Often, we get asked how ozone oxidizes the air. With that being said, we believe it is imperative to discuss the specific scientific terms to understand the concept and present detailed steps to the process. Ozone is considered biocidal, which is defined as the action of killing harmful bacterial and biological contaminants. Because of its biocidal nature, viruses are not able to withstand the power of ozone. It occurs as a result of the double bonds of fatty acids in cell walls, membranes, and protein capsids. In viruses, the hindrance of the protein capsid prevents the spread of the virus from being consumed by vulnerable cells. Ozone punctures cell walls until it can no longer hold its original shape. In other words, the unstable electrons of ozone permeate through the membranes. The life of a microorganism becomes destroyed by ozone due to the fact that it needs to maintain its shape to remain alive. It destroys the cell walls of yeast and abnormal tissue cells by inactivating its enzymes. The strength of ozone is so strong that it can demonstrate hygienic action in seconds. Variables such as pH, concentration levels, temperature, humidity, specific organism, and time play a vital role in the kill rate of pathogens. Once applied to air, the ozone will attach to the pollutants in the airspace and consume them. From there, it will quickly bond back to oxygen. This particular factor separates ozone from any other oxidizer because it does not leave any harmful by-products or residues. Ozone is unique because it benefits by oxidizing natural organic compounds as well as inorganics. For example, ozone slows the ripening of fruits and vegetables by consuming ethylene gas and undesirable odors. Filters, ionizers, and sprays do not eliminate the root of the odor, whereas ozone accomplishes this task. Filters will catch the air that happens to pass through them. Ionizers put a negative charge on air particles in the air, which causes them to drop on room surfaces. Ozone, on the other hand, attacks the pollutant at its source and reverts back to its safe state.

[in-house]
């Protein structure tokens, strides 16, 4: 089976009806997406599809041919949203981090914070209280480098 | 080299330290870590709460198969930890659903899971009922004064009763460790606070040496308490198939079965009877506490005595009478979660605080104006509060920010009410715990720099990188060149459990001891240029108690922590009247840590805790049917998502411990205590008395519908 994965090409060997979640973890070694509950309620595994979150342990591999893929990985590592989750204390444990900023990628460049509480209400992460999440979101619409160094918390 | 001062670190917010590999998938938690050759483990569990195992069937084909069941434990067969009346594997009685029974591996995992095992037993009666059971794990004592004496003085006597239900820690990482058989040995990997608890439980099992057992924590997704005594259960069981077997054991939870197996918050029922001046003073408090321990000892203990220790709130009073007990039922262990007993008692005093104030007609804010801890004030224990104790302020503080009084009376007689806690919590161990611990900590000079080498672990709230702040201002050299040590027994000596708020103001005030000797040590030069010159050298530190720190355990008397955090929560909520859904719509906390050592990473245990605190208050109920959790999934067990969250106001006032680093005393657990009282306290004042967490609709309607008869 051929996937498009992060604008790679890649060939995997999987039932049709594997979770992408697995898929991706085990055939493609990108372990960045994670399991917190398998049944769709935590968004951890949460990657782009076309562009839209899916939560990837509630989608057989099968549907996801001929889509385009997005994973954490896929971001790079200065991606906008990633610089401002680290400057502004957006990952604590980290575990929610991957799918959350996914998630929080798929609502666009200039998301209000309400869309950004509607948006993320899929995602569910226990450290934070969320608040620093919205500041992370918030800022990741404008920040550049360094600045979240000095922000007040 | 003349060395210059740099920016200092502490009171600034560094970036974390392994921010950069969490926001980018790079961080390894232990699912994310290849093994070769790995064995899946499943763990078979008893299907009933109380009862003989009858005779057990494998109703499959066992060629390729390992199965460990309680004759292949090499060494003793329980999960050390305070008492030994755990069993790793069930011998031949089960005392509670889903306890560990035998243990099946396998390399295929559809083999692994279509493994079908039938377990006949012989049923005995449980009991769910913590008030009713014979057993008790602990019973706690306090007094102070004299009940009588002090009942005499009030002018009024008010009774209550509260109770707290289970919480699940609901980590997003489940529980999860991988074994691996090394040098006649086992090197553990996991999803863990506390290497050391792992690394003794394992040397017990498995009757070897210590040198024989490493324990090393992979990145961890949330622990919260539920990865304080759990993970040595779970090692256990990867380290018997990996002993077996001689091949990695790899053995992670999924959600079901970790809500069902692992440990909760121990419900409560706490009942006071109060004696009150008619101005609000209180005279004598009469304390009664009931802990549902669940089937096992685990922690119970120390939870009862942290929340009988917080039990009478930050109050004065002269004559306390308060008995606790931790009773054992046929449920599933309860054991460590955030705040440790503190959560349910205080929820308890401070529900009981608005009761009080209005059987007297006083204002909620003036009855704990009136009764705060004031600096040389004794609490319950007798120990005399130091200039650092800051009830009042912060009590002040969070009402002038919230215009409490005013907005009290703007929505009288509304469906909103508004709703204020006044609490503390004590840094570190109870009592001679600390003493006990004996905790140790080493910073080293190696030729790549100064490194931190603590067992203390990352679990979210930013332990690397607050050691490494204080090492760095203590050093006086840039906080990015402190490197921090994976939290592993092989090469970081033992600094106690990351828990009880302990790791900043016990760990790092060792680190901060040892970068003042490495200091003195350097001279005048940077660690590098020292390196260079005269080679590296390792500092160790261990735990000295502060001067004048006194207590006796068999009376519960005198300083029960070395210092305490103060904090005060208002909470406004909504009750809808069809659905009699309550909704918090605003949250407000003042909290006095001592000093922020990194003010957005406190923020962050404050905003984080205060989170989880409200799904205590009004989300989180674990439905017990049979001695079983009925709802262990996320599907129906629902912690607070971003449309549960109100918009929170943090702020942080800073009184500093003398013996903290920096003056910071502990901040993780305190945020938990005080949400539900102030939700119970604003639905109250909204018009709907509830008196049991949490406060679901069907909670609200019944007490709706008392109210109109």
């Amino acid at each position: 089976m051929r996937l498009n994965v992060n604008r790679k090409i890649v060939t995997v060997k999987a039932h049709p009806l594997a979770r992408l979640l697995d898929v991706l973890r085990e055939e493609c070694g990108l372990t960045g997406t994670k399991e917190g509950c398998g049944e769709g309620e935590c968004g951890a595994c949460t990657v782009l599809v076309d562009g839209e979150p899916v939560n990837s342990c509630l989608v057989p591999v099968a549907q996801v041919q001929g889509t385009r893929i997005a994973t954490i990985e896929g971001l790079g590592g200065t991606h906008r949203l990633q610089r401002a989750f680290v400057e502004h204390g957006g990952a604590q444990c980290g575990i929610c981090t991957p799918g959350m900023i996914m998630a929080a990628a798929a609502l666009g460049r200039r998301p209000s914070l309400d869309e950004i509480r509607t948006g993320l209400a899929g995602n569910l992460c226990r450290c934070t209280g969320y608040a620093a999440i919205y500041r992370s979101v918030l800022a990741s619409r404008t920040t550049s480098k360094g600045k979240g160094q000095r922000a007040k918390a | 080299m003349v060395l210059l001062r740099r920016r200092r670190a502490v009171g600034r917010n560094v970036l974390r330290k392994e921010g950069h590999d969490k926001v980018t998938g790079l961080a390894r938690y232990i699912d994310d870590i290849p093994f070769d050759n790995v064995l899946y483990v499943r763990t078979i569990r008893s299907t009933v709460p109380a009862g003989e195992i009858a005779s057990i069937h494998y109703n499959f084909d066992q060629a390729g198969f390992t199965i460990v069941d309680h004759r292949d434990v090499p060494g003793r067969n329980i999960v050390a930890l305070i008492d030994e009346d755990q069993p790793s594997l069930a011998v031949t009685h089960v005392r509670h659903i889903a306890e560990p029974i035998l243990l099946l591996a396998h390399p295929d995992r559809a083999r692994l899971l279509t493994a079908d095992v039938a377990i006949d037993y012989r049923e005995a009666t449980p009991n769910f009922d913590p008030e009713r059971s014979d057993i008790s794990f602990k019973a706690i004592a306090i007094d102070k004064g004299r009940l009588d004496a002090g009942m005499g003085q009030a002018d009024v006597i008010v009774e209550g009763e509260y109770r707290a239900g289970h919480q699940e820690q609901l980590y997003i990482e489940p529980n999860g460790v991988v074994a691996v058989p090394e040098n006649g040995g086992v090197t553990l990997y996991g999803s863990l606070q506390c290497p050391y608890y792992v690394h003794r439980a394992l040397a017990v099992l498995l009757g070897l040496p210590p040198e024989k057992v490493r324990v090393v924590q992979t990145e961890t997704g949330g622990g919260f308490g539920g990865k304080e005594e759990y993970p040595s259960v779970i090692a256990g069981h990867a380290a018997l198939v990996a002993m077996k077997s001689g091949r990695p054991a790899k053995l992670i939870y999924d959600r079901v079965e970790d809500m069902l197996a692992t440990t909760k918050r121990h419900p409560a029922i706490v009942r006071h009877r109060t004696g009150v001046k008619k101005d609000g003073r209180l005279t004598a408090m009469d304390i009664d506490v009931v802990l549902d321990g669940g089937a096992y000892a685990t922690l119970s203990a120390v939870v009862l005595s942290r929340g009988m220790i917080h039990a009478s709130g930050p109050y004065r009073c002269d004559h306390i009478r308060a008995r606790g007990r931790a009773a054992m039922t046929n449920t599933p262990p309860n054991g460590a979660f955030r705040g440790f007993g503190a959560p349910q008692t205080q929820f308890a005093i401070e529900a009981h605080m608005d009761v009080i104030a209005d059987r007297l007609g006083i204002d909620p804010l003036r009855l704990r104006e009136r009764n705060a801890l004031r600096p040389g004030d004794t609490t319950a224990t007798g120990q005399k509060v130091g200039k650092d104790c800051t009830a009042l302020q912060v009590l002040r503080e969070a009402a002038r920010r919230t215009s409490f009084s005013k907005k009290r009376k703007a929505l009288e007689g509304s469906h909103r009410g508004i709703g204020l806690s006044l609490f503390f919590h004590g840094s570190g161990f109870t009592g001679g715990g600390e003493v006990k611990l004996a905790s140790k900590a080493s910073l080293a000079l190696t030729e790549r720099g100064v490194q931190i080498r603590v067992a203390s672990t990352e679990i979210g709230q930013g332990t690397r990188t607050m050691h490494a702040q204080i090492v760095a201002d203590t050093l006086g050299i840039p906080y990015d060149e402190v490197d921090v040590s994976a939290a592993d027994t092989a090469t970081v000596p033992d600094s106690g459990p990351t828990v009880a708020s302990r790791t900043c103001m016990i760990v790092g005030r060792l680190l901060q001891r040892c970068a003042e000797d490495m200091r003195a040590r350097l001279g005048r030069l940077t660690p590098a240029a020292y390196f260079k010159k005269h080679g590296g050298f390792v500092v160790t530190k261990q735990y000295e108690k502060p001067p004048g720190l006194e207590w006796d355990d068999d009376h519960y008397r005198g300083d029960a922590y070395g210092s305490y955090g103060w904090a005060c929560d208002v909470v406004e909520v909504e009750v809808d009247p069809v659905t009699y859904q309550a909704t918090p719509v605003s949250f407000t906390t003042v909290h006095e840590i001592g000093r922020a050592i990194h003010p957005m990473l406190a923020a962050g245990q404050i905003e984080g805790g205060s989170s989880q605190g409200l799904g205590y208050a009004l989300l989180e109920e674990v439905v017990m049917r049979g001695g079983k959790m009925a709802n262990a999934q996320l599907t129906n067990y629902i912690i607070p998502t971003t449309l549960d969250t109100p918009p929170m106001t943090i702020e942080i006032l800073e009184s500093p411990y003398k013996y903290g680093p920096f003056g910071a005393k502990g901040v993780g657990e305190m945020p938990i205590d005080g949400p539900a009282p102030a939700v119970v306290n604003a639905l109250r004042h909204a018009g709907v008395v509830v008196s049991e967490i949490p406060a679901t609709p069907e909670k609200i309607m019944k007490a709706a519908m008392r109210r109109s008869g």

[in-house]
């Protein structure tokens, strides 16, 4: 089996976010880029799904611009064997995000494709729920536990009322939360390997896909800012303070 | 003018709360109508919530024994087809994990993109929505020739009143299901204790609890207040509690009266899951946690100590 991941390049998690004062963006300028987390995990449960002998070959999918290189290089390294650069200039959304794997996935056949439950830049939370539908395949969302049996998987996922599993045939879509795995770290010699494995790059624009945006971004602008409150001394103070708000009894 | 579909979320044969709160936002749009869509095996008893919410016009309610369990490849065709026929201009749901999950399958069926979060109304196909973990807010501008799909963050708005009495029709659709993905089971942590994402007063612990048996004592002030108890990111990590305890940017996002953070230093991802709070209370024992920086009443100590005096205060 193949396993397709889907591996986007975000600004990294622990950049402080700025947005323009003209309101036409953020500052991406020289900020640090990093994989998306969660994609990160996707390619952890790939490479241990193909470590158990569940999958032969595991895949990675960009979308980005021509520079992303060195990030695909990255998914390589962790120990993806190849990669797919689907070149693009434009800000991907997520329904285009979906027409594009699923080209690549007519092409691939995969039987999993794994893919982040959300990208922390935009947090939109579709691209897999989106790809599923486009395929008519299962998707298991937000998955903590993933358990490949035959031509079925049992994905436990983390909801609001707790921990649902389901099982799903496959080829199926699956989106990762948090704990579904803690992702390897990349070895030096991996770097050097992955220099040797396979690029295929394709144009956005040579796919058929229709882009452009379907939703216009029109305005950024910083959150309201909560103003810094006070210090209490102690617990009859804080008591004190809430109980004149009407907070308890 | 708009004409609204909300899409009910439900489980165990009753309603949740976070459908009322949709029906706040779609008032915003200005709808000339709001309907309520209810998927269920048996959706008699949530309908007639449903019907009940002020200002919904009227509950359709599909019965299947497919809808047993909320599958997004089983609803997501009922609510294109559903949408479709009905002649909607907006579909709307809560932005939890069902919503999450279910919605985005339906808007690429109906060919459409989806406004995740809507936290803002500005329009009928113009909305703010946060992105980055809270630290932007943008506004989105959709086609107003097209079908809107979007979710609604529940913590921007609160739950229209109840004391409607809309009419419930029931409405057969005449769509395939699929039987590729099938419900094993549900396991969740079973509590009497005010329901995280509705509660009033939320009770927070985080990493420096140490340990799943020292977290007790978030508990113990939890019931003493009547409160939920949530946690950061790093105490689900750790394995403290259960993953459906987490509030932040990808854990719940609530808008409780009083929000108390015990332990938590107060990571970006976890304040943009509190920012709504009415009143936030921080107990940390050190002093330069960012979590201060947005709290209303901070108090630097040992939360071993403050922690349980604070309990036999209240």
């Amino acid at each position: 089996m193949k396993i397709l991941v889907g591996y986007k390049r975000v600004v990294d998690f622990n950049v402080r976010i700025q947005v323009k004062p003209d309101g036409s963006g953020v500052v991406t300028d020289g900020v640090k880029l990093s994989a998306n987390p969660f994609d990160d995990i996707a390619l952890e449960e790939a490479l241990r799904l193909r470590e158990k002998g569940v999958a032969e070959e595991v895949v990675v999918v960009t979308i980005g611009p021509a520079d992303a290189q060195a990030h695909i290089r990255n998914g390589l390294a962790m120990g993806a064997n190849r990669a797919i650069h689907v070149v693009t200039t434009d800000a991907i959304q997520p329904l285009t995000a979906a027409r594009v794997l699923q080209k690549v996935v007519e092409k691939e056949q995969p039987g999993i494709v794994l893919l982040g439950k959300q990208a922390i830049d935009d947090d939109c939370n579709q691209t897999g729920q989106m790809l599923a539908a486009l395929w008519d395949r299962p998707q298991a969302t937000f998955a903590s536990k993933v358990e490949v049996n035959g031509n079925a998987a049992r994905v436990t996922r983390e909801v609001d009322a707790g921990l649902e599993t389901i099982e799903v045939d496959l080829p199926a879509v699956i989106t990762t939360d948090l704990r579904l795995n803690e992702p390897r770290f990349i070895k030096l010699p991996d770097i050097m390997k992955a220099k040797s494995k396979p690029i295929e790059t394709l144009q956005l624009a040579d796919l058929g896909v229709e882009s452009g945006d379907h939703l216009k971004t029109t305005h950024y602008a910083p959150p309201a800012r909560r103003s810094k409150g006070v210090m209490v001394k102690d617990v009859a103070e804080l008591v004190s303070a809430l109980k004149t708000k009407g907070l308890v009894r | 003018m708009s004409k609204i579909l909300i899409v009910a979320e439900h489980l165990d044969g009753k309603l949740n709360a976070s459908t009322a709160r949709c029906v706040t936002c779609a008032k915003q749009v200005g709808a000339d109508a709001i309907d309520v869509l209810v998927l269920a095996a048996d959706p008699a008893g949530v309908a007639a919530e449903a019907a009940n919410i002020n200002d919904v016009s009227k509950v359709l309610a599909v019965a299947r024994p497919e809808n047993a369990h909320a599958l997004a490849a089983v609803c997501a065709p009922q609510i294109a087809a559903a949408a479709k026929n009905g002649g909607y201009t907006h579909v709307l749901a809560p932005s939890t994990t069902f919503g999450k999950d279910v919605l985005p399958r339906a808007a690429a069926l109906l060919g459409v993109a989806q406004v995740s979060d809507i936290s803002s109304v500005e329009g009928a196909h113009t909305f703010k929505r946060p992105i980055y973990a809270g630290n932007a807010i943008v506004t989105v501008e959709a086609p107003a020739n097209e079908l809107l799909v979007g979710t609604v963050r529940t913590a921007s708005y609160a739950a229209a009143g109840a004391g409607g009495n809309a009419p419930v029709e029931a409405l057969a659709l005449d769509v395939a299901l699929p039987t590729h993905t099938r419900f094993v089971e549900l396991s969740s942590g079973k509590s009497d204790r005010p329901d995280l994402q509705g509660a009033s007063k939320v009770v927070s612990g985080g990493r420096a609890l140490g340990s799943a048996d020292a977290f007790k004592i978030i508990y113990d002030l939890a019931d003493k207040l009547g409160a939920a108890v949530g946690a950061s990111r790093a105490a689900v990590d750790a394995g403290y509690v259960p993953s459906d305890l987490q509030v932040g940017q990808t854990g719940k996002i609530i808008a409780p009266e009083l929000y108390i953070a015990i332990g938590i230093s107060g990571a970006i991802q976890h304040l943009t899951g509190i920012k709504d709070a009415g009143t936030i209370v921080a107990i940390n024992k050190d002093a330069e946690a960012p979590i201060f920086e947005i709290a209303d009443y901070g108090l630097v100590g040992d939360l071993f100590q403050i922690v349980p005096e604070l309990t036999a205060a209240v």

References: United States Environmental Protection Agency, Office of Air and Radiation, EPA Report 402-k-00-002, March 2000